BenQ is looking to add its Midas touch to the EW2440 ($220, £140, AU$285) with a golden edition. Fortunately, the tone is more subdued than gaudy, and the result is a monitor that still maintains professional and understated aesthetics, but with an added splash of color.
With a 1080p full HD panel, the EW2440 doesn't come with frills, such as 3D display, built in color calibration or touch support. The EW2440 competes against monitors with screen sizes ranging between 21 and 27 inches. Notable competitors include the 27-inch Philips Brilliance 272P ($462, £295, AU$600) with QHD resolution, 23-inch Viewsonic VX2363S ($169, £108, AU$218) with 1080p display and touch-enabled 1080p 21.5-inch Acer UT220HQL (150, £96, AU$195).
You're paying a premium for the EW2440's more accurate rendering of colors. The price of the EW2440 is just $80 (£51, AU$103) shy of the higher resolution 28-inch Dell P2815Q (opens in new tab) ($299, £191, AU$385) with a 4K UHD panel. Dell's smaller 24-inch 4K P2415Q costs over twice as much as the EW2440 at $499 (£320, AU$645).
Slim bezels and a small strip of faux gold trim bring a little bit of needed desk appeal to the otherwise unassuming 24-inch BenQ EW2440. Even though my review unit came with a gold accent, you can also opt to have a more stealthy all-black option.
Out of the box, the EW2440 arrives in three separate pieces – base, stand and display – all manufactured from plastic. The choice of material doesn't inspire the same level of confidence that a heavier aluminum base inspires, like on the Acer S277HK or Apple's Cinema Display and all-in-one iMac. However, once assembled, the EW2440 feels solid, while lacking the heft of some of its metal rivals.
Assembling the monitor required less than five minutes. The base attached to the stand with two thumb screws, and a screwdriver was needed to attach the stand to the monitor. The screw was already affixed to the monitor via a spring-loaded mechanism, so all I needed to do was slide the base into a groove on the rear side of the monitor, tighten the screw and attach the power cord.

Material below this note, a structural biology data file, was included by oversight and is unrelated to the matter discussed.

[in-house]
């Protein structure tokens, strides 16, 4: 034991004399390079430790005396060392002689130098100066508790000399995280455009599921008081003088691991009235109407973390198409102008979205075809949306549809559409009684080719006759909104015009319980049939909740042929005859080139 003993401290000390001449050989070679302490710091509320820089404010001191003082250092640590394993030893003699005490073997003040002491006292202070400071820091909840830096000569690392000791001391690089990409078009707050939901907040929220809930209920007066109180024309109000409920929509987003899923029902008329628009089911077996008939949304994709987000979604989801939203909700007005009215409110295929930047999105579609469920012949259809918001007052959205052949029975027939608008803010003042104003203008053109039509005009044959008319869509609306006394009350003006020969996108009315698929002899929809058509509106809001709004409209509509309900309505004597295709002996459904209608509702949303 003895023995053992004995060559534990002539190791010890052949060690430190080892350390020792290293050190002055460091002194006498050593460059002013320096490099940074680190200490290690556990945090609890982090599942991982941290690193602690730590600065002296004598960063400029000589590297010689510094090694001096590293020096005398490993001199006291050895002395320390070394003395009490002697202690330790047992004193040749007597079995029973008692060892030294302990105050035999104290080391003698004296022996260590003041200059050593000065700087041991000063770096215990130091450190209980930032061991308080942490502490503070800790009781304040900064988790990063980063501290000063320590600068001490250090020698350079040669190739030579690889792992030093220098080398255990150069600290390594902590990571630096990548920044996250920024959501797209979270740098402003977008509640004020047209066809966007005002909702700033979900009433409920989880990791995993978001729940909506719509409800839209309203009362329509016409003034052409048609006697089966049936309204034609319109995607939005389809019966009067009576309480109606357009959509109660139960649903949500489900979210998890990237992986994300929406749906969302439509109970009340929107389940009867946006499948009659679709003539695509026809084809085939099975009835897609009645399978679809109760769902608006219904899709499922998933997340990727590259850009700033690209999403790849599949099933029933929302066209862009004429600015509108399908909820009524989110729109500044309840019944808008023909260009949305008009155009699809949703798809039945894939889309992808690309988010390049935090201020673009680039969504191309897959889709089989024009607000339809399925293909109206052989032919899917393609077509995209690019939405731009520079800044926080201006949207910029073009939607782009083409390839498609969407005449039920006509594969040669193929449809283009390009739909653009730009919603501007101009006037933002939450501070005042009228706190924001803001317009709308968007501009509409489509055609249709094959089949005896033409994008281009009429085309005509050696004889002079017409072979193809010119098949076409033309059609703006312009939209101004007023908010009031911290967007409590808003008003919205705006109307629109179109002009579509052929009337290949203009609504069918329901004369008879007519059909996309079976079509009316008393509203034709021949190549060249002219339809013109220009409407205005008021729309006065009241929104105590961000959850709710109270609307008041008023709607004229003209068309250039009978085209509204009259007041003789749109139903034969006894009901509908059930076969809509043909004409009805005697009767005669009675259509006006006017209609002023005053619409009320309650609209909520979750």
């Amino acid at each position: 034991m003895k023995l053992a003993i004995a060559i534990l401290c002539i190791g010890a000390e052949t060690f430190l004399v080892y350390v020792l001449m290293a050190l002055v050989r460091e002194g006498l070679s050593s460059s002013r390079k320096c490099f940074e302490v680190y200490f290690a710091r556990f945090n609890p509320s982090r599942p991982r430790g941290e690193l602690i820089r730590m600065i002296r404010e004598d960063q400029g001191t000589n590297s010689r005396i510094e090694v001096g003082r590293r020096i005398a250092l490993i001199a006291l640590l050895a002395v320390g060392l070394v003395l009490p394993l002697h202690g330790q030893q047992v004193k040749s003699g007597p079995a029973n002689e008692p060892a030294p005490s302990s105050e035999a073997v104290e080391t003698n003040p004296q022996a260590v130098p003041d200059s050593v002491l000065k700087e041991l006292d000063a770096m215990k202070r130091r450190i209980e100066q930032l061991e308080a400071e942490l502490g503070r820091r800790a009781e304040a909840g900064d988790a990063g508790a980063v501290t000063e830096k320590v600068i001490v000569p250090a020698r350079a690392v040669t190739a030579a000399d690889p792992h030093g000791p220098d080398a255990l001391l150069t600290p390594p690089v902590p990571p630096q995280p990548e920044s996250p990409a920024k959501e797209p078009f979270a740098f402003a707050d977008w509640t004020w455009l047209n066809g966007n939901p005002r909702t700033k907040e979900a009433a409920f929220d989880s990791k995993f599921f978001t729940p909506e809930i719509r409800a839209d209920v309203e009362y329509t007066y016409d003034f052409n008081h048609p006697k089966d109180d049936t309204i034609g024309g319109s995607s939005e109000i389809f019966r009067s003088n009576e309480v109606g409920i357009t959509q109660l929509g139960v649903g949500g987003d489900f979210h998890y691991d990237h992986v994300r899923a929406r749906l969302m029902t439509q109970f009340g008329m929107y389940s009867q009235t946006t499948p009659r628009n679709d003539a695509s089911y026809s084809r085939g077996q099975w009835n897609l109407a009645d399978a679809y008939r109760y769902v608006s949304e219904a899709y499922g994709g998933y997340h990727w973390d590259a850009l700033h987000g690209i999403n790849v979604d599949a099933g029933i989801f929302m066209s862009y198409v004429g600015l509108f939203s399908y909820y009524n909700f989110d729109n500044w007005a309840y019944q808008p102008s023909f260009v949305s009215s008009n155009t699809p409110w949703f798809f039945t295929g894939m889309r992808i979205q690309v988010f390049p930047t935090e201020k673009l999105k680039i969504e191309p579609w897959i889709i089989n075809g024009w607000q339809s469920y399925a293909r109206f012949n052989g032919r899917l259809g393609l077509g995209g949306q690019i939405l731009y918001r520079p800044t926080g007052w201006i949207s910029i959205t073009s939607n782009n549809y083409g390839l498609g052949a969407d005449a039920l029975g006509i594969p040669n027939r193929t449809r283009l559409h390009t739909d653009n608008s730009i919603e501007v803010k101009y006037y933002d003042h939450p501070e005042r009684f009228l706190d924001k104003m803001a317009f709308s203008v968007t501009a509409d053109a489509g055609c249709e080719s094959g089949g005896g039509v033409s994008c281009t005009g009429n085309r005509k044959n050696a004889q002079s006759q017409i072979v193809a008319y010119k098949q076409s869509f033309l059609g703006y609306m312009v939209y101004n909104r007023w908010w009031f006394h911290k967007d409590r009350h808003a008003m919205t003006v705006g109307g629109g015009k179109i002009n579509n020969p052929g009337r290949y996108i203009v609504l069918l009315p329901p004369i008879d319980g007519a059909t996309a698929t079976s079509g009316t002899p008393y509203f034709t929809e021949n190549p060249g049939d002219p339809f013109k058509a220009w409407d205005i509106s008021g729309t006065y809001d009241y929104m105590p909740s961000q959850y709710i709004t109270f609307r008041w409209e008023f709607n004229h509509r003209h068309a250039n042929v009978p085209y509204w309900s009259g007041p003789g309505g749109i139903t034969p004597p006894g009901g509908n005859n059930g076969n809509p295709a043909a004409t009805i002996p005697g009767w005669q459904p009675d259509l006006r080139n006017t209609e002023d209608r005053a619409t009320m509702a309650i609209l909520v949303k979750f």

Once assembled, the EW 2440 measures 21.5 x 7.5 x 16.6 inches (54.61 x 19.05 x 42.16cm) and weighs 8.25 pounds (3.74kg). Although the design is modern and relatively minimalist with a T-shaped base, it's a bit bland. BenQ could have added more gold accents – perhaps in the design of the base and the stand – to the overall design.
When powered off, the screen, which dominates the majority of the front display, looks more matte than glossy, which should help reduce reflection and glare. Just below the screen is a 1.5-inch strip of matte champagne gold plastic.
Rather than affix removable stickers highlighting the various technologies supported by this display, BenQ screen-printed logos for MHL, Senseye 3 and LED, marring the design of the champagne gold strip. To the right of the strip are six dimpled dots, which are activated by touch to control power, volume, display input selection and menu. The dimples are nice because they give you an instant visual to know where to touch, but you'll still have to touch a few buttons first before you arrive at the correct one as they're not labeled (only the power button is labeled).
Although the front – including the base of the display – is coated in a matte finish, BenQ opted to go with glossy plastic for the rear. This is a rather unfortunate choice, as the glossy black attracted dust and fingerprints during the two weeks I used the monitor.
Even though there isn't a neat cable management system on the EW2440, a vertical strip in the center rear accommodates various input ports. You will get two HDMI ports, with one of those supporting MHL for connecting a compatible smartphone, a D-Sub port, and lines in and out for audio. There are stereo speakers located on the left and right sides of the ports.